"I think my hard work and me getting to the Olympics did me a favor. I think I would really hard to get where I am, and I didn't where I am for being gay or for speaking out on different issues. I got to where I am for working really hard.
The fact that the VP felt so passionately to speak out is a very interesting and unique experience that I've never gone through. Being here at the Olympics it does give me a louder voice. And I've got a big mouth and a loud voice. But, it has given me a platform.
I think it's so important that as an athlete, I use this platform to my advantage. I think that sometimes you're giving this opportunity, and I really want to take full advantage of it. I think me using my voice has given my skating a greater purpose, more so than just something I love to do. It's given me a voice to reach young kids. I've gotten so many messages. I could even get emotional thinking about it, but I've gotten so many messages from young kids all over the country. My story has resonated with them. It's incredibly powerful, this platform that you can have at the Olympic Games. I think that's why it's so important. In the past week, I've heard a lot of people, in addition to all the support I've gotten, say 'Whoa, Adam Rippon should tone it down.' I can't. I can't tone it down. I'm being me, and I'm being myself. I'd be doing myself an injustice, and I'd be doing an injustice to those kids who don't feel like they're comfortable to be themselves."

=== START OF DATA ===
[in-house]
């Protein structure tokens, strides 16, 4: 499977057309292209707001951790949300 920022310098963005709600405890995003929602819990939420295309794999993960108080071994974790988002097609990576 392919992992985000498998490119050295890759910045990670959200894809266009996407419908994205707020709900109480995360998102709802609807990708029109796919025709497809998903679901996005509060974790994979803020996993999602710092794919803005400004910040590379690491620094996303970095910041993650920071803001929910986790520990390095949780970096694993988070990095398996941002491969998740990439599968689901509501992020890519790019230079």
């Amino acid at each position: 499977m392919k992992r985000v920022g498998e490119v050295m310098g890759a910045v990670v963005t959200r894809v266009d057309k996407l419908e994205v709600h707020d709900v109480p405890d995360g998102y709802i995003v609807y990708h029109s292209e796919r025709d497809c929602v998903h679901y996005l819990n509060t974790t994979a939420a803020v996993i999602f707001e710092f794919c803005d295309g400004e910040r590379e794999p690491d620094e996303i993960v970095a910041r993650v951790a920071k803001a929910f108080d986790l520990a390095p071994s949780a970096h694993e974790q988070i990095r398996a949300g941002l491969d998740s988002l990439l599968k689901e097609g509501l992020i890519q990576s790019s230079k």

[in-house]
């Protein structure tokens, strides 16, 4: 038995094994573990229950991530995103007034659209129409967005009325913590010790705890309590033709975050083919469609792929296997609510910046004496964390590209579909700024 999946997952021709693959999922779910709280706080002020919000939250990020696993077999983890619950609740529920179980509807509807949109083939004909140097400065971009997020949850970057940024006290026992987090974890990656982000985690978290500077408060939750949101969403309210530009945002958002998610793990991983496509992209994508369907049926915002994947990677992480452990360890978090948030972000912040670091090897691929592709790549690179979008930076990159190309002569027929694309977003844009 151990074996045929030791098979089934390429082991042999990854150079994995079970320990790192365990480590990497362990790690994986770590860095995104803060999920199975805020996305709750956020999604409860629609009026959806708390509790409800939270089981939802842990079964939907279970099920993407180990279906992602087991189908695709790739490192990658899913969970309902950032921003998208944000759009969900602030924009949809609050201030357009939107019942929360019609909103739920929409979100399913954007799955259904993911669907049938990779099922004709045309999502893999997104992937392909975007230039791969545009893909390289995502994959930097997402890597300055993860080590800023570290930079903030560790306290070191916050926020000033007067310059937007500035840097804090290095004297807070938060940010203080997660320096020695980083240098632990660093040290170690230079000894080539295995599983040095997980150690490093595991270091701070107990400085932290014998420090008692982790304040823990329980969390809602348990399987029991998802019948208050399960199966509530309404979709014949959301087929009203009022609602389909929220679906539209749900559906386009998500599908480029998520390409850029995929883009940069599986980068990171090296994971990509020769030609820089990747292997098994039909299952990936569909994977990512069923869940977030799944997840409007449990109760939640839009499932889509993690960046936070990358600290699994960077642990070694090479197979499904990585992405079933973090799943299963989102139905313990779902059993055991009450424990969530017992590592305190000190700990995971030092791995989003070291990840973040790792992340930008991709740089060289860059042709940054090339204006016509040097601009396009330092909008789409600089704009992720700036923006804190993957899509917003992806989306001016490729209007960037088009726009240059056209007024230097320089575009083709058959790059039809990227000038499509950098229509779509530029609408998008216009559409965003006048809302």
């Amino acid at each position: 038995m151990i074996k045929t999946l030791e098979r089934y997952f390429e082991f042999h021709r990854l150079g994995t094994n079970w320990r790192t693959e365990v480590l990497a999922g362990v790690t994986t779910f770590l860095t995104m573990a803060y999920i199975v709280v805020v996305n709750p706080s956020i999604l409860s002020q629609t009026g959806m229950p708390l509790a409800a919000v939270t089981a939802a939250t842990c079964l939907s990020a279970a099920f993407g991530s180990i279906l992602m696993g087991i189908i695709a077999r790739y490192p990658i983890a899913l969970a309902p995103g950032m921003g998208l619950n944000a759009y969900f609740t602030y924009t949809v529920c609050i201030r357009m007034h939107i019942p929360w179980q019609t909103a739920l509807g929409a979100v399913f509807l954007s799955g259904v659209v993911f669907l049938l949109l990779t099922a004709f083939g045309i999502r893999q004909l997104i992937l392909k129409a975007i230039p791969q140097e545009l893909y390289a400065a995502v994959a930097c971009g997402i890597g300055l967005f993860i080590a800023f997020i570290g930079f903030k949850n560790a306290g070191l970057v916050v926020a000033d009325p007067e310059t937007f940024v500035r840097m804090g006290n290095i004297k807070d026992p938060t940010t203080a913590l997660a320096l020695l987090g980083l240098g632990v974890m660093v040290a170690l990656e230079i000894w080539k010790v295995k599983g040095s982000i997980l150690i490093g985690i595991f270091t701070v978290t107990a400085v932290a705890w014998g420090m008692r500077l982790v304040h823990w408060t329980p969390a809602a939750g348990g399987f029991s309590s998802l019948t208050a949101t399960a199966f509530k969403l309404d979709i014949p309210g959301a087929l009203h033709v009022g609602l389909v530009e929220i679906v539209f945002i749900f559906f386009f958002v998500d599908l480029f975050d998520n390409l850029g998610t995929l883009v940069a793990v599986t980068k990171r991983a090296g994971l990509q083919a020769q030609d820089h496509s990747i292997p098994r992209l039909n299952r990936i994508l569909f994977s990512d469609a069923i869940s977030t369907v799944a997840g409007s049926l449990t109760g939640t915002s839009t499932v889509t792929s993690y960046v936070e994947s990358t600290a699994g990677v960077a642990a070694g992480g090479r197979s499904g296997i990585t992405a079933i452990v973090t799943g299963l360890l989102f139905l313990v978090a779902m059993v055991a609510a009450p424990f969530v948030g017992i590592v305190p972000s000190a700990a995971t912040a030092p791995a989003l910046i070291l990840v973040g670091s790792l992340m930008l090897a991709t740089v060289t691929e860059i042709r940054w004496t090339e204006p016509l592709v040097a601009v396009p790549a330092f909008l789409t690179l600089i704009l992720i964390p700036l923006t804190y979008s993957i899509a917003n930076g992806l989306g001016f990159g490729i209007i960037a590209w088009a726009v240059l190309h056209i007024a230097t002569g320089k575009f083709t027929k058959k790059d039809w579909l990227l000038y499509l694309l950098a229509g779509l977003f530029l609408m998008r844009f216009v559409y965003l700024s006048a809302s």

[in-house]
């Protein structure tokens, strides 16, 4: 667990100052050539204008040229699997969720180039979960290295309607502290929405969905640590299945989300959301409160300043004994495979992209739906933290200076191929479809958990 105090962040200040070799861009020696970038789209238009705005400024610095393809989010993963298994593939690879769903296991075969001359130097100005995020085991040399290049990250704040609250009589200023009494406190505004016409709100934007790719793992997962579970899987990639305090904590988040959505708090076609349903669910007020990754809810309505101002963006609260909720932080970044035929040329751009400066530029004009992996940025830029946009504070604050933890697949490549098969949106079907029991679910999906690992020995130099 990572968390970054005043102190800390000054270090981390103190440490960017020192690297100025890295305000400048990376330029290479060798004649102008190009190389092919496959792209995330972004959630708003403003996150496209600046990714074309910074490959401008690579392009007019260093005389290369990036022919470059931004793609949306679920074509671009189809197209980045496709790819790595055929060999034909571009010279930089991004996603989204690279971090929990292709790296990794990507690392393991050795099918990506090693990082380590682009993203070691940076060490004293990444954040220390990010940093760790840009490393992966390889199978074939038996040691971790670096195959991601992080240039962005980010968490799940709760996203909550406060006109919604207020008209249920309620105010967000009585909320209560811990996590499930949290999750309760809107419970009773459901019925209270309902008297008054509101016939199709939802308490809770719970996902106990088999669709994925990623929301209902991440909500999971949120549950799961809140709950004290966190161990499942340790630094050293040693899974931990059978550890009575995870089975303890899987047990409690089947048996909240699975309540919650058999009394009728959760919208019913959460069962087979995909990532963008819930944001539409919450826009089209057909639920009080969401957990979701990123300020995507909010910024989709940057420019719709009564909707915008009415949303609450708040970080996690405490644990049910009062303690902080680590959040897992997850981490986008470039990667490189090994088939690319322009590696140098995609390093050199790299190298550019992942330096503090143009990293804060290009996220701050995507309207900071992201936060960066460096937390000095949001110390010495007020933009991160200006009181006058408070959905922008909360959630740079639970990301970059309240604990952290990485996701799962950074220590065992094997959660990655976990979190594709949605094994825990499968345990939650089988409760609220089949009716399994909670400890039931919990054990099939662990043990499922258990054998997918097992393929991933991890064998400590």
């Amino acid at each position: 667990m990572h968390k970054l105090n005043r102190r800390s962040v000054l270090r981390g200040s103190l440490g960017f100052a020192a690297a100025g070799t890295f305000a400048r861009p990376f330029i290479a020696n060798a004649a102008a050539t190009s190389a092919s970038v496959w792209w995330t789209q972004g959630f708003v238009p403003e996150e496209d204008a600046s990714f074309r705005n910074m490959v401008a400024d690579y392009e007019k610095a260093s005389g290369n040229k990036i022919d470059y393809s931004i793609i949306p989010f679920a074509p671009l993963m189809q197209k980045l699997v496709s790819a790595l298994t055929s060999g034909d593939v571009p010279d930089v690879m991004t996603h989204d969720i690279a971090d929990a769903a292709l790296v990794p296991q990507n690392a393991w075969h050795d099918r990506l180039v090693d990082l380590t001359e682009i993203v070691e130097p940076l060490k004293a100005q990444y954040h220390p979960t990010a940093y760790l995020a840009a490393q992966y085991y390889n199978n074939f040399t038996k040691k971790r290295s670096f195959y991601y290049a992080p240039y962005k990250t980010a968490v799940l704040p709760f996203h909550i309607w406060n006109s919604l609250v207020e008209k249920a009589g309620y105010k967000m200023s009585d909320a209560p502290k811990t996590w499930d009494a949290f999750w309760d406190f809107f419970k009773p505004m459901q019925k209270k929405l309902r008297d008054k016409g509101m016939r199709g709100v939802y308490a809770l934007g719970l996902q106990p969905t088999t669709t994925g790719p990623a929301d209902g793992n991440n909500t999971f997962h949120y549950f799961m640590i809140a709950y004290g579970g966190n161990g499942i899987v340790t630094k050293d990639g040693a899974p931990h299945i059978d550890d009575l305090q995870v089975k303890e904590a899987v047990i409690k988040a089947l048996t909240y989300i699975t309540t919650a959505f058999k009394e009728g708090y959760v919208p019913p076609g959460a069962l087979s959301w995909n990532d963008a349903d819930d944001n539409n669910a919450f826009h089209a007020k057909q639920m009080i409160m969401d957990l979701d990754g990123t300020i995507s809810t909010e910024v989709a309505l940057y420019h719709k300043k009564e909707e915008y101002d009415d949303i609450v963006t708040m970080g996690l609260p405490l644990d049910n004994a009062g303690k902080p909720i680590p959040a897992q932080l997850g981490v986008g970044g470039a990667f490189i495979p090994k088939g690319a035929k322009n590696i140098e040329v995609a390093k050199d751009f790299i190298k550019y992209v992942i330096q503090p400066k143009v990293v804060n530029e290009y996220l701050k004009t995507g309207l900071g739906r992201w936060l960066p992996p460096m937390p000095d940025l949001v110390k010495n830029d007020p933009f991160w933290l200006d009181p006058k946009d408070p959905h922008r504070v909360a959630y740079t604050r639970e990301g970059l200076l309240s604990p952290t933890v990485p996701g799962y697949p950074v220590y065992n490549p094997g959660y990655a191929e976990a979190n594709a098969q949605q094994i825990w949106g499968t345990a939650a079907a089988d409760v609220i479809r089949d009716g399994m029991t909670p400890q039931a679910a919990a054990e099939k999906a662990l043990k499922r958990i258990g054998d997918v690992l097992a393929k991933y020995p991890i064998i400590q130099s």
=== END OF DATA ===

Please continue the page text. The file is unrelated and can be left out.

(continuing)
"I've reached so many messages from such a broad age range. To get messages from so many young kids who say that they're gay. They're afraid to share their story with their family and to see their reaction. They think they might get kicked out of their home. I was very luck growing up with the friends and the family that I had. I never had to go through anything like that, but I know that fear. I know that pit in your stomach where you just kind of don't know. I think back, and I remember thinking about being a young kid and being like, 'I'm never going to share this with anybody. This will be a secret that I keep with me my entire life.
Skating sort of saved my life. It was my outlet. If I didn't feel comfortable to share my feelings and thoughts, I was able to go out on the ice and express them. When I able to kind of marry all of that together, that's when everything kind of fell into place.
You can be yourself and still be successful. I think it's very powerful. But to have so many messages, from people who I've never met, tell me they're so proud of me for speaking out, I'm just speaking from the heart. I'm really being myself. And I hope it can give others the confidence to let them be themselves as well. The messages really have been overwhelming, and I feel so lucky to have the opportunity to share my story. I really hope it can help a lot of people."